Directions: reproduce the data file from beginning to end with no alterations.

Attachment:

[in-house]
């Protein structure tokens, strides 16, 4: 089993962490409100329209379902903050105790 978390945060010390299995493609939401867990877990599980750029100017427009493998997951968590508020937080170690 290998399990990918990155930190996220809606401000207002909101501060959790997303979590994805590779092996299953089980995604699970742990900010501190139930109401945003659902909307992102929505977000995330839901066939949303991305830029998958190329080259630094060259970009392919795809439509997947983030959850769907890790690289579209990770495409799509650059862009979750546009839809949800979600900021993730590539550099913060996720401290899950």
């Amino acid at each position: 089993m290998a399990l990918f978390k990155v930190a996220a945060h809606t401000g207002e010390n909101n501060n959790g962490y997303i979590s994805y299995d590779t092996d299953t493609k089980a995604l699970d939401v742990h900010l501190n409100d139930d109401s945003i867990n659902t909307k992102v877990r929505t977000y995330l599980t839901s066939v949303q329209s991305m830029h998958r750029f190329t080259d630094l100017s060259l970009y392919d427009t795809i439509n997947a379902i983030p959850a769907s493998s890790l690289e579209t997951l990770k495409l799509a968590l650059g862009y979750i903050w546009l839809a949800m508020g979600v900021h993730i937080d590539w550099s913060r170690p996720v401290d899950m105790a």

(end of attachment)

[in-house]
């Protein structure tokens, strides 16, 4: 089993962490409100329209379902903050105790 978390945060010390299995493609939401867990877990599980750029100017427009493998997951968590508020937080170690 290998399990990918990155930190996220809606401000207002909101501060959790997303979590994805590779092996299953089980995604699970742990900010501190139930109401945003659902909307992102929505977000995330839901066939949303991305830029998958190329080259630094060259970009392919795809439509997947983030959850769907890790690289579209990770495409799509650059862009979750546009839809949800979600900021993730590539550099913060996720401290899950």
């Amino acid at each position: 089993m290998a399990l990918f978390k990155v930190a996220a945060h809606t401000g207002e010390n909101n501060n959790g962490y997303i979590s994805y299995d590779t092996d299953t493609k089980a995604l699970d939401v742990h900010l501190n409100d139930d109401s945003i867990n659902t909307k992102v877990r929505t977000y995330l599980t839901s066939v949303q329209s991305m830029h998958r750029f190329t080259d630094l100017s060259l970009y392919d427009t795809i439509n997947a379902i983030p959850a769907s493998s890790l690289e579209t997951l990770k495409l799509a968590l650059g862009y979750i903050w546009l839809a949800m508020g979600v900021h993730i937080d590539w550099s913060r170690p996720v401290d899950m105790a």